Like most Republicans, Corker is against placing a consumer protection agency within the Treasury Department, which the Obama administration prefers.

Corker suggested his stance on the Dodd bill could be a bellwether for Republicans. “If a bill passes muster with me, it’ll past muster with a number of Republicans,” Corker said.

Though Dodd and Shelby often start out working together on major bills, their track record has been mixed. In 2007 and 2008, they collaborated successfully on a rescue of mortgage giants Fannie Mae and Freddie Mac, along with a measure intended to slow the rate of foreclosures.

Dodd noted that of 42 bills the committee has produced since he became chairman, 37 became law and most of those were bipartisan deals he struck with Shelby.

But Shelby opposed Dodd’s bill to implement consumer protections for credit card holders. The measure eked out of the committee last year by one vote, but as popular support for the measure grew, Shelby changed course and voted for the bill on the floor.

Dodd acknowledged that the conservative makeup of the panel in general was “a challenge.”

“He’s always been very frank, very honest with me about what he could and couldn’t do,” Dodd said of Shelby. “People come in and out of this process at various stages. … I’m fully expecting Sen. Shelby to be very much a part of this. … I’m confident before it’s all done he’ll be a very positive influence.”

On the financial industry bailout bill, Shelby let Dodd know early on he was not going to be a part of negotiations.

“He was very firmly opposed to any sort of action back in September of 2008. So he said, ‘Just leave me out if you’re going to have any discussion in the Banking Committee. Go ahead and have the discussion,'” panel member Bob Bennett (R-Utah) said.

Sources said some Republicans on and off the panel were annoyed with what they saw as Shelby’s decision to abdicate his duties on the financial bailout.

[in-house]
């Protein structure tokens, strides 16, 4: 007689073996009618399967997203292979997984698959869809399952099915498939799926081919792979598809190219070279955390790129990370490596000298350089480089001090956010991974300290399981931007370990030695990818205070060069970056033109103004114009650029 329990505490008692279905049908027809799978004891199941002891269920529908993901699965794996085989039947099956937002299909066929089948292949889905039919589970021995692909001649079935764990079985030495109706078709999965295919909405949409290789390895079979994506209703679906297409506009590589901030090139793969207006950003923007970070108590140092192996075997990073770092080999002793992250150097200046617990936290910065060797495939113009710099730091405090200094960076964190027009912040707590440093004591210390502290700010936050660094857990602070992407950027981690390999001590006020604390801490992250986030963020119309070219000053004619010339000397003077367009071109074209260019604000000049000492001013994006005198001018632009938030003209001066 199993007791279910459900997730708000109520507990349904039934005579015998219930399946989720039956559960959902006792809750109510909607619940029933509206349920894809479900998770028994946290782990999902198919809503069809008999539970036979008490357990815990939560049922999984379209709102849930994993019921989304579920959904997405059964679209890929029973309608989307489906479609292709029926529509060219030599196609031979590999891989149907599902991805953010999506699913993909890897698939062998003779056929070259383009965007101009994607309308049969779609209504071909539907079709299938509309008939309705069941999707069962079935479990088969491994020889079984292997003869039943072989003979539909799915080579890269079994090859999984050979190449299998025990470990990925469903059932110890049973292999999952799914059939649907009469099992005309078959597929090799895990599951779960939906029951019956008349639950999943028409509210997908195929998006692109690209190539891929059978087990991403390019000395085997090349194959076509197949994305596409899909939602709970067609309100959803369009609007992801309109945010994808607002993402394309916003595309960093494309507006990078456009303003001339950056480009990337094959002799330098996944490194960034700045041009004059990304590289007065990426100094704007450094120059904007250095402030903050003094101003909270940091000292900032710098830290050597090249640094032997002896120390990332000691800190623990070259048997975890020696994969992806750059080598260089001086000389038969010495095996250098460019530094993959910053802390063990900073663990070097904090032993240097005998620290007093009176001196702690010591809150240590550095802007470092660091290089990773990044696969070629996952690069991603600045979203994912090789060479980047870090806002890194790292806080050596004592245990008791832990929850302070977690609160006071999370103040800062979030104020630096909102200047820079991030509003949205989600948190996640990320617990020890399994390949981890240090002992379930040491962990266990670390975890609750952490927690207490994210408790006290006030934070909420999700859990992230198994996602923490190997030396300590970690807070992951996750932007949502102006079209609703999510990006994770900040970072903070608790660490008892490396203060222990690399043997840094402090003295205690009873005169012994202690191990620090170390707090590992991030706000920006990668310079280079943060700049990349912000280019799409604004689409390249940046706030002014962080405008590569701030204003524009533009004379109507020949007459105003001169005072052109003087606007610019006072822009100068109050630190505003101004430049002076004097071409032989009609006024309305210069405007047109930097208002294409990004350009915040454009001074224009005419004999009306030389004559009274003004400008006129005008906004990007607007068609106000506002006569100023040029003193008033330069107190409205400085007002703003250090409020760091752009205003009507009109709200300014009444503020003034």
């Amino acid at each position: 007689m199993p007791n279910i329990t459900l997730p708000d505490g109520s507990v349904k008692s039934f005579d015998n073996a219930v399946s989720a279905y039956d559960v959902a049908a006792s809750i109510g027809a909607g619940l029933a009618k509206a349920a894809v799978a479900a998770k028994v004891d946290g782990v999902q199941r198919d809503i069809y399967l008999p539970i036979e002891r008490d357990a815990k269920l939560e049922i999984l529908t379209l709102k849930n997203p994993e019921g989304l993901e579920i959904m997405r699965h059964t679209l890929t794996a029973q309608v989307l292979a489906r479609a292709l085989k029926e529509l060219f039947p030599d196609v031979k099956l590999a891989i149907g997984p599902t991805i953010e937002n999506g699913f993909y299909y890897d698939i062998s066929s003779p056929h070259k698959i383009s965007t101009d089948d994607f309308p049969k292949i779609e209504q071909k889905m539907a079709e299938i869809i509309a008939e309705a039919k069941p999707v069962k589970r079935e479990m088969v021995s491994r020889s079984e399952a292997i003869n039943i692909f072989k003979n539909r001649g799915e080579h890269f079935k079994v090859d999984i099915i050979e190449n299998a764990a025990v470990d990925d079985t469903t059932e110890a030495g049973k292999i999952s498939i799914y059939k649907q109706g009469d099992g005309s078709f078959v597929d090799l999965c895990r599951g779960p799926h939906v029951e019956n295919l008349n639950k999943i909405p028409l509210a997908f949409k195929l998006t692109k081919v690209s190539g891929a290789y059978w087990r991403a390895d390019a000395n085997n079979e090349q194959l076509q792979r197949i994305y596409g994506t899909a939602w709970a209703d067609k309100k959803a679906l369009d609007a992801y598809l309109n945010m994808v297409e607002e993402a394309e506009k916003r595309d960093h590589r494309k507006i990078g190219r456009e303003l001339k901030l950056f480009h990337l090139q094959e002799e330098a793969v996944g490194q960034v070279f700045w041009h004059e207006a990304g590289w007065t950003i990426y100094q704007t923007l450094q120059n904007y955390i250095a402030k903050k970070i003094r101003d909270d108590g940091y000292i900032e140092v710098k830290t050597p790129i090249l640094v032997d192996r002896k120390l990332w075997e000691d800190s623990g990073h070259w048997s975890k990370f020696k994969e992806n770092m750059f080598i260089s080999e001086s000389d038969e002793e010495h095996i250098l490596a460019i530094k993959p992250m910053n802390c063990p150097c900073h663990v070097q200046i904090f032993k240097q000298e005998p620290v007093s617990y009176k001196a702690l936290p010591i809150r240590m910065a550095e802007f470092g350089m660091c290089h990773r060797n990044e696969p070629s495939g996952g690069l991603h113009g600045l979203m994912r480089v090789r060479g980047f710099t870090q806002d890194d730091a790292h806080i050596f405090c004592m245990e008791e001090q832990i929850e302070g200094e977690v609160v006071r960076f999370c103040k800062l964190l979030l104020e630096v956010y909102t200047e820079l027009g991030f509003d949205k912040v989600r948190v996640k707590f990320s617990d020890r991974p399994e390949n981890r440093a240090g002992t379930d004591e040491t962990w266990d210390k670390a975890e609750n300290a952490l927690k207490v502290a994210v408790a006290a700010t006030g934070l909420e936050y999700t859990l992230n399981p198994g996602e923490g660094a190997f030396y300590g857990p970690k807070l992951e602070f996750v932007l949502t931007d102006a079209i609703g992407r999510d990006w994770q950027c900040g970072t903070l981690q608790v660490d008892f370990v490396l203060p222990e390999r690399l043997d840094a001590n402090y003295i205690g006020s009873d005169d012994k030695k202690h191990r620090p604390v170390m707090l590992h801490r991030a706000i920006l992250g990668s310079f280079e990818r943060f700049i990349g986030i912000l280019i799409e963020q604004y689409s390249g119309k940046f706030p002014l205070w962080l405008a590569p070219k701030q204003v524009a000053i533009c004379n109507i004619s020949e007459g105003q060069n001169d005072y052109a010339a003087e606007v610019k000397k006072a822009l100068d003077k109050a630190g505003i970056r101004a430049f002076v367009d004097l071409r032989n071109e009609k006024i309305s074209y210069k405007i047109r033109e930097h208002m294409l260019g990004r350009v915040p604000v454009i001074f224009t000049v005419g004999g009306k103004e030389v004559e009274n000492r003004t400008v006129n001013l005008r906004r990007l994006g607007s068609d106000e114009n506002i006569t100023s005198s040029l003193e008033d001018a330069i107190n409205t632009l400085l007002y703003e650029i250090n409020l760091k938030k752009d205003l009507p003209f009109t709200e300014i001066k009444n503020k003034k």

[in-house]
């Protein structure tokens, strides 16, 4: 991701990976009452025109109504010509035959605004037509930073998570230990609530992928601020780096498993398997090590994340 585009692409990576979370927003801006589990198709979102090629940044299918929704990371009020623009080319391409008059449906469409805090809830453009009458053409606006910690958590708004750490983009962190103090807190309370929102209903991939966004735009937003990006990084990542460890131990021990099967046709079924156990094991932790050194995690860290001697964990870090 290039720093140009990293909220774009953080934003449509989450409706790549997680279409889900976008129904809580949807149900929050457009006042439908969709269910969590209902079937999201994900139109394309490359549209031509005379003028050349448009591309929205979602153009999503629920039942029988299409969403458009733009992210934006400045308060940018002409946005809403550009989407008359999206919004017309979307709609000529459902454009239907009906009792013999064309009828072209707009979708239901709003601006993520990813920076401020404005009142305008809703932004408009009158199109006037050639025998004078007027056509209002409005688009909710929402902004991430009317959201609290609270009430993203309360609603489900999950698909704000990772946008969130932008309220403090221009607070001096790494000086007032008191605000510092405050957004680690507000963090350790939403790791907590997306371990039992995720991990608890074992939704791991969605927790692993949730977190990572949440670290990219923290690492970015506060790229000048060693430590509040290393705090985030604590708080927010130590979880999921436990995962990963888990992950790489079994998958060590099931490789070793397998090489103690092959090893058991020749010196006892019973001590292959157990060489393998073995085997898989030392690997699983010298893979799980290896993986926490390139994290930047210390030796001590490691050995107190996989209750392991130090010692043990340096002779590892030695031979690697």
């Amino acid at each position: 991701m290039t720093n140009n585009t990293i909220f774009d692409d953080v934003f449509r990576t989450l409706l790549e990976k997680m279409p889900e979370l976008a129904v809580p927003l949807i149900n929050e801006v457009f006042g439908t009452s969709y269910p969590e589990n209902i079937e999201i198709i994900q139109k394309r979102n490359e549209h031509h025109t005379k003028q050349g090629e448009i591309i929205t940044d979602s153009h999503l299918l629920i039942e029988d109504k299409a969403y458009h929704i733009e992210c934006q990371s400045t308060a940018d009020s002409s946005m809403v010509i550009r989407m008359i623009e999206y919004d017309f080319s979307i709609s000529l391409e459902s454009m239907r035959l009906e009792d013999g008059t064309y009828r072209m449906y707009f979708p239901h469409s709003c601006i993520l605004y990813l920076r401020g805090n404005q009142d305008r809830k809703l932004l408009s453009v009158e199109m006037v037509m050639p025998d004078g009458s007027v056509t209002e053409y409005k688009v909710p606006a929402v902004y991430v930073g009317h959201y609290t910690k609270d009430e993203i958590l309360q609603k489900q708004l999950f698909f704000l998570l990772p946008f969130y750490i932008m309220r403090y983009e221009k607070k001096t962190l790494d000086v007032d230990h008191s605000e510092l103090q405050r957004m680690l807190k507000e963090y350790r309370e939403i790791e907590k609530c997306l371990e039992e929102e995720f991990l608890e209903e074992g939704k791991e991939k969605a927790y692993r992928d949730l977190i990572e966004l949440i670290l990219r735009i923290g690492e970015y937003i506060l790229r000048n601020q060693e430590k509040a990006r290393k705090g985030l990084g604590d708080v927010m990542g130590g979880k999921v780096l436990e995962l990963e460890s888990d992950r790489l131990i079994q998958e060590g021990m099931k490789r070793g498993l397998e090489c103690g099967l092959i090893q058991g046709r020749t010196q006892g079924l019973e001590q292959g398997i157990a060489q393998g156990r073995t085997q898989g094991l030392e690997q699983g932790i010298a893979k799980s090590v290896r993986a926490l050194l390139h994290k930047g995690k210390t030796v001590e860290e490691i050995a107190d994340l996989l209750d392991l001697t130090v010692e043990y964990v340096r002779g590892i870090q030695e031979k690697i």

But Bennett defended his colleague. “I have no problems with what he did in September,” he said. “He was ideologically and philosophically opposed to any kind of action and I don’t think he shirked his duties. He stepped aside and let the thing go forward.”

Indeed, Shelby was passionately opposed to the bailout, but he did not attempt a full-scale filibuster.

Republicans noted that Shelby did not take himself out of the room on regulatory reform, saying Dodd severed the negotiations and reached out to Corker.

Sen. Mike Crapo (R-Idaho), a panel member, said, “It was Sen. Dodd’s call, not Sen. Shelby’s, to say, ‘I think this is breaking down and we’re going to go ahead with a markup.’ … That didn’t mean that Sen. Dodd and Sen. Shelby wouldn’t continue to try to find a way through this.”

Crapo added that Republicans feel they need more time to work out a deal and that Dodd has been pushing forward too quickly.

He said there is “a very difficult set of issues for us to find middle ground consensus on, and I think Sen. Shelby has been doing a very excellent job of trying to work our way through all the difficulties in these processes without conceding issues that we don’t think should be conceded. And I understand that now Sen. Corker is negotiating on it as well, but we are all still working on it in reality.”